at five to 20 days old, and sometimes have intense flavors.
The micro green concept originated in California and, until now, a California company was supplying micro greens in Alaska. Micro greens are being served at Anchorage restaurants including Hot Stixx, Bear Tooth Grill, Ginger, Kincaid Grill, Marx Bros. and Southside Bistro.
The company also hopes to inspire people in Bush communities, where fresh produce is expensive and hard to come by, to grow their own micro veggies, the Anchorage Daily News reported.
Bed Tax benefits Multiple Groups
Ever wonder, when you see an itemized hotel bill, what that extra $25 or $50 called “bed tax” is really for? Well, in Fairbanks, it goes toward promoting tourism.
A city committee recently awarded $270,000 in funding from the city’s bed tax to 25 groups working directly or indirectly to increase tourism opportunities in the city, the Fairbanks Daily News-Miner reported. The biggest recipients were the Fairbanks Arts Association, Festival Fairbanks and the Yukon Quest International Sled Dog Race. Smaller awards were handed out to local museums, parks and events, such as the World Eskimo Indian Olympics and the Iron Dog snowmachine race. A group of engineering students working on an electric car won funding by promising to promote the city by entering competitions with the vehicle.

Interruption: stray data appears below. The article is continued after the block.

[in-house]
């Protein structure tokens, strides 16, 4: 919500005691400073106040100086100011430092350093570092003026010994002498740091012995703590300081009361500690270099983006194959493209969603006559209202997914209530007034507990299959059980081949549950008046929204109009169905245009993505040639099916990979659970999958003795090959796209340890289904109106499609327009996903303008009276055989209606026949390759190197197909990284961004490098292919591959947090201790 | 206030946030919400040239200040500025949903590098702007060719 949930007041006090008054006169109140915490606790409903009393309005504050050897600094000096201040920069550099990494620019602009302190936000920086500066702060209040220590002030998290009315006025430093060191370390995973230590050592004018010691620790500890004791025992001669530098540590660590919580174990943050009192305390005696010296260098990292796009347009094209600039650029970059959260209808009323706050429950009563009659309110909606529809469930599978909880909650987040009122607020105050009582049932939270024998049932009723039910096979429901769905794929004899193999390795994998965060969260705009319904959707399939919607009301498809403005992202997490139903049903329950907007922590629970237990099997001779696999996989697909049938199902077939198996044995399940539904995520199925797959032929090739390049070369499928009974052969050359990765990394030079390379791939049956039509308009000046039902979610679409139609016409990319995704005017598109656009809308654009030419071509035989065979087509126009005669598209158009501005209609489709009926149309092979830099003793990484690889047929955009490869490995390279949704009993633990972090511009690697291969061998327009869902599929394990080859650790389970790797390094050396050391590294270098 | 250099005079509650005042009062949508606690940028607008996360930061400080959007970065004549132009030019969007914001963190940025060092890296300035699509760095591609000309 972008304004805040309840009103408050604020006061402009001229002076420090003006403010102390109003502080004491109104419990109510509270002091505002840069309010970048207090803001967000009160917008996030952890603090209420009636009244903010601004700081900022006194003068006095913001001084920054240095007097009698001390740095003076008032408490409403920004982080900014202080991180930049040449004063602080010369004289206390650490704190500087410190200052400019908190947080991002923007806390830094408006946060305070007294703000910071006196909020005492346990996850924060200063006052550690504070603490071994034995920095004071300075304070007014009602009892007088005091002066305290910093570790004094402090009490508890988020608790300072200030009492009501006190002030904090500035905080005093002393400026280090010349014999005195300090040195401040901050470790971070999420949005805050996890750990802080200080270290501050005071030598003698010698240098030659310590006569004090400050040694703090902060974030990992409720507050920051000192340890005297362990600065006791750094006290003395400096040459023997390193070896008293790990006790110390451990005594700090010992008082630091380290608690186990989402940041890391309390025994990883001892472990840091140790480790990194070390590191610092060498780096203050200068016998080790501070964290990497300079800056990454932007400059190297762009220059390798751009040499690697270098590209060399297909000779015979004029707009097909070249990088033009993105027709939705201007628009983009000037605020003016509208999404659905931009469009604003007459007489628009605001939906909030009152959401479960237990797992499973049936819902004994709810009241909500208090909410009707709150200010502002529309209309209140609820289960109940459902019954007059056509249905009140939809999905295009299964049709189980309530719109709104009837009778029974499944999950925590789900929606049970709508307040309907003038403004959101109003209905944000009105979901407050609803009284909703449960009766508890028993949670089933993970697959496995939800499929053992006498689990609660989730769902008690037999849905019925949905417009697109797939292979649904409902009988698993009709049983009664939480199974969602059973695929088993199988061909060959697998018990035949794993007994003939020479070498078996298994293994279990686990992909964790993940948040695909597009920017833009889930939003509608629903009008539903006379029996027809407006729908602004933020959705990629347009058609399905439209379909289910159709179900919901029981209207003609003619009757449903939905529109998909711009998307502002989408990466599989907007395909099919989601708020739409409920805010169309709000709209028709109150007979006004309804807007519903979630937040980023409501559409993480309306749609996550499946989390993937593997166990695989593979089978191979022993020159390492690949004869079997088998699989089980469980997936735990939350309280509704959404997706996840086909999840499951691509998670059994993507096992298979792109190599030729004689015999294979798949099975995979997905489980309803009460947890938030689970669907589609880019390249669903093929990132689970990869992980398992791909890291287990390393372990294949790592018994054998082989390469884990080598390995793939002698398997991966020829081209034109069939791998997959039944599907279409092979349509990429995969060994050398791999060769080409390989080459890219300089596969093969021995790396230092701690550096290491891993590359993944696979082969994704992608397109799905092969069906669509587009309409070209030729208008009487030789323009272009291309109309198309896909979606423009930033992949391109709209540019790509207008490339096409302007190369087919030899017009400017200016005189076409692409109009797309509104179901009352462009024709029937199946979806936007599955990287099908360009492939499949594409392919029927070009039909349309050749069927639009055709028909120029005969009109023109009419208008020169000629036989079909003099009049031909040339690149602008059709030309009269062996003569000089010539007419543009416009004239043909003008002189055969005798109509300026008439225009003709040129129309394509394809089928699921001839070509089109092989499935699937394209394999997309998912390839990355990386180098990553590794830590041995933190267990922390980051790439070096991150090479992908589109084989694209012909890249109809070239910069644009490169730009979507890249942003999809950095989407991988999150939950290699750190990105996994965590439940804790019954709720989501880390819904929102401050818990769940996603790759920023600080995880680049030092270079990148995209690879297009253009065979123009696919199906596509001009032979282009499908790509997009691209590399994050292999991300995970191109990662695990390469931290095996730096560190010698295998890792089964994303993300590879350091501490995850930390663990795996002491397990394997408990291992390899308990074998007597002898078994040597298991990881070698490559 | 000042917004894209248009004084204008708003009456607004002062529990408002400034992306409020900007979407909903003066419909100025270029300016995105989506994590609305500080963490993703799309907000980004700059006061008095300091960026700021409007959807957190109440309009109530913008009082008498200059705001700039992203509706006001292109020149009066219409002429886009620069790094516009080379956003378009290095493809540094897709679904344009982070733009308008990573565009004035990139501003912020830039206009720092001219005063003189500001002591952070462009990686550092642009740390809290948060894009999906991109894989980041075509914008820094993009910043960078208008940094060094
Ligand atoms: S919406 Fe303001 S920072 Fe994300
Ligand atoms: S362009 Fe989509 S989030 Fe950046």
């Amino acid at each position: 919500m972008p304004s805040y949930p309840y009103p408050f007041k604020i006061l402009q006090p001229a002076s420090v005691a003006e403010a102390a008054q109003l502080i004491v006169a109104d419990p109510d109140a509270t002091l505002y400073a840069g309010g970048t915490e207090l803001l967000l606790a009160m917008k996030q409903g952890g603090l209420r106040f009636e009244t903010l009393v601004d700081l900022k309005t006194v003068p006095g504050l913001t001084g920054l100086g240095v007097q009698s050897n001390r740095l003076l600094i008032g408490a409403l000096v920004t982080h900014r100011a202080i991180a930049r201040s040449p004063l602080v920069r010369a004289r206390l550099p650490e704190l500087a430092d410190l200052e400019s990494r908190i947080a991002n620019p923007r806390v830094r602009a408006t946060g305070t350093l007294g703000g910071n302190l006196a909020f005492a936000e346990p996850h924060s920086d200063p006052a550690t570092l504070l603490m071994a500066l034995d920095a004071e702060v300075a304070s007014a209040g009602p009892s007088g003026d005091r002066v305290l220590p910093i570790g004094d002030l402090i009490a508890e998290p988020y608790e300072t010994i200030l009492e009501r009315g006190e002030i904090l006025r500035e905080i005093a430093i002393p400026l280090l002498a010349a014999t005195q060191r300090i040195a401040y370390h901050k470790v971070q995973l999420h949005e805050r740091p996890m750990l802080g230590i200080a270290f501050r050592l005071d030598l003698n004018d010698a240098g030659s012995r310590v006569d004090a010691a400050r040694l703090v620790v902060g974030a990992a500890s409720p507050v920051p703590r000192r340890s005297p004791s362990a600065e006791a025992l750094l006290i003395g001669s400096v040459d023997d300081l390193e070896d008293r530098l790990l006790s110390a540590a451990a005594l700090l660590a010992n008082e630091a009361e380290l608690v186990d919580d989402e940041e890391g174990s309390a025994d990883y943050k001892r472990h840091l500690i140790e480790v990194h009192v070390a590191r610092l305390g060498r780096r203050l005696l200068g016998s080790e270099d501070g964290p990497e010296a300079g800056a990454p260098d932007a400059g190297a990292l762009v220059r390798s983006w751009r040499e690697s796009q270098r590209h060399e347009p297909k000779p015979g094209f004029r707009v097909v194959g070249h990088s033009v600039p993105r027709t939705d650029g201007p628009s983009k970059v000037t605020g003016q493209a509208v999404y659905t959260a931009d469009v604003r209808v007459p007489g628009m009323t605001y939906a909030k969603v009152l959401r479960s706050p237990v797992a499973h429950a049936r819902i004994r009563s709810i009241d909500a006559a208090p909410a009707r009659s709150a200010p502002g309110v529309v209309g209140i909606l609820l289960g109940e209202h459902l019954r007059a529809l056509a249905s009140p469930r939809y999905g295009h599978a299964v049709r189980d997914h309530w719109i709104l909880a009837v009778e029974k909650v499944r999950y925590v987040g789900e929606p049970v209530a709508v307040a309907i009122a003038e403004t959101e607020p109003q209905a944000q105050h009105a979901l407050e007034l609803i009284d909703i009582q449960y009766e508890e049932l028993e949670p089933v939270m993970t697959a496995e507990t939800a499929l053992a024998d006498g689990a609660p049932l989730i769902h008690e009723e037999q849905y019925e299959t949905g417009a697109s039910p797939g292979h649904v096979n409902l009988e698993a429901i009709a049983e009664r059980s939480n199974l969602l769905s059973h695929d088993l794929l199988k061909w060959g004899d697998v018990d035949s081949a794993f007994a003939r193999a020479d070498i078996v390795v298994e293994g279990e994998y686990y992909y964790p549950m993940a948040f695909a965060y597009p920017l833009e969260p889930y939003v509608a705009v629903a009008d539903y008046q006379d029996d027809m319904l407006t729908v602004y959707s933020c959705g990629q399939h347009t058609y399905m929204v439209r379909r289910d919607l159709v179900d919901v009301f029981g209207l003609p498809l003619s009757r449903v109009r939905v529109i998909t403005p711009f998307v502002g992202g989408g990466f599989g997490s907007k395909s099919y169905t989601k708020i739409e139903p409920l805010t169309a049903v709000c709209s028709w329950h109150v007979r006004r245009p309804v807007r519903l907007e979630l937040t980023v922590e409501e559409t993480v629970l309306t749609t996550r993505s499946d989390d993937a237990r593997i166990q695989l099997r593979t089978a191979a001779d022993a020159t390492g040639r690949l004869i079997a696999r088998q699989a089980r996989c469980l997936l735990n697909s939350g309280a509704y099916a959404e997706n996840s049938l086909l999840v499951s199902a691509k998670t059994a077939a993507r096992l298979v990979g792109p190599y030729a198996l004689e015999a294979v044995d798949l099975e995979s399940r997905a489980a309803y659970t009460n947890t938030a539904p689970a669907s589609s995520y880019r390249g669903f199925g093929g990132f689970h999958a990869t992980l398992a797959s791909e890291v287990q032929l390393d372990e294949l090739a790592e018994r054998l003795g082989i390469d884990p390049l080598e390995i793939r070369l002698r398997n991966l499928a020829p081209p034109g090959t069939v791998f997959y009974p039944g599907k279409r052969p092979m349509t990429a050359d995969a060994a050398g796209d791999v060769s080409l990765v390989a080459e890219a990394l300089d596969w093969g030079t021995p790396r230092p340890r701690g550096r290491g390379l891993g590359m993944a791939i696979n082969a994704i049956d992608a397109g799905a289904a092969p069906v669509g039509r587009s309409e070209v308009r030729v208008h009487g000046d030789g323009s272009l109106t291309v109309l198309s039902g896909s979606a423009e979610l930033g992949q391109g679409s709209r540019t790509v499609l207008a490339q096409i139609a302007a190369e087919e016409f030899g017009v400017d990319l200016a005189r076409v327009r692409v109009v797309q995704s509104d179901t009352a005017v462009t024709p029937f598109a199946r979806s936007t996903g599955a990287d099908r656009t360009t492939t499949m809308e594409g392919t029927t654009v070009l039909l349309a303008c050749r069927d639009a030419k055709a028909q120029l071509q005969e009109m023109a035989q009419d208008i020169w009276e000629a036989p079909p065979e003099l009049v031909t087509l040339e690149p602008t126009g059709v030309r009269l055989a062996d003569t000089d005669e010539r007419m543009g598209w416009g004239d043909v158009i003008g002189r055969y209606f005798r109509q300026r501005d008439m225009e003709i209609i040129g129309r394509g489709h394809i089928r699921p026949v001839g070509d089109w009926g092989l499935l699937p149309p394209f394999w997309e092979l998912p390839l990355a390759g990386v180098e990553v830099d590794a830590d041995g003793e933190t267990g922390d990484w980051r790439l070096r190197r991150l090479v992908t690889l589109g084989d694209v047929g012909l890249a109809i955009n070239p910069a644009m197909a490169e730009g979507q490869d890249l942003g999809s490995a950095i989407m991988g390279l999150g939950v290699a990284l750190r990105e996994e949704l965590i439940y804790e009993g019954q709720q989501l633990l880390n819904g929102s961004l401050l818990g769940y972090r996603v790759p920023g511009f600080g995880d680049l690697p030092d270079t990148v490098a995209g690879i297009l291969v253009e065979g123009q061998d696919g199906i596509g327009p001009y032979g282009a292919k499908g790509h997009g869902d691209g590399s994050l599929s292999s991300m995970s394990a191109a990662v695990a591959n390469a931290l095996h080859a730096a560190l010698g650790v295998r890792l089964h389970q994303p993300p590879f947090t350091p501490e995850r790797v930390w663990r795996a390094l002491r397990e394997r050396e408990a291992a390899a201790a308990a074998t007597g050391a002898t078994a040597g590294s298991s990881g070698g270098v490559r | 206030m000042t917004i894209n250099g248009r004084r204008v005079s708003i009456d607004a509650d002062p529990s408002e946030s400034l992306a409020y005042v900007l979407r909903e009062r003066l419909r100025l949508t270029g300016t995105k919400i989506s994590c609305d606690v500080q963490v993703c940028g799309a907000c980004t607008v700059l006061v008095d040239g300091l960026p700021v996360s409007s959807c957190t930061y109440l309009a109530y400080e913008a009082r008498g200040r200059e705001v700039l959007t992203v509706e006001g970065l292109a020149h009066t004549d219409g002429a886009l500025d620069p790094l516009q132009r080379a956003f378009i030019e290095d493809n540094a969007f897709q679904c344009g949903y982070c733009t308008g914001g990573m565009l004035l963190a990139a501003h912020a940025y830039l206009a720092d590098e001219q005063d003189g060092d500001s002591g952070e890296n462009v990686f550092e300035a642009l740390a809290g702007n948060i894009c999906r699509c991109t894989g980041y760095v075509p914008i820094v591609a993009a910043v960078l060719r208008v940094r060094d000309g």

The rest of the nearly $2.4 million raised in 2010 by the tax is slated for city-run groups like the Fairbanks Economic Development Corp. and the Community Service Patrol.
SOUTHCENTRAL AND INTERIOR
Alaska Sea Level Bucks Global Trend
Live here just a little while and you’ll notice that Alaskans tend to go against the norm. And that goes for the environment here too, it seems. Climate scientists say that absolute global sea level is now rising by about one-tenth of an inch per year due to the thermal expansion of warming ocean water combined with glacial and ice-sheet runoff. But not in Alaska.
The landmass along Cook Inlet and the Kenai Peninsula is rising two to four times faster than the ocean, so the sea level there is falling. The rise is caused by the collision of the North American and Pacific tectonic plates, and rebound from glacial melting at the end of the last ice age, the Alaska Dispatch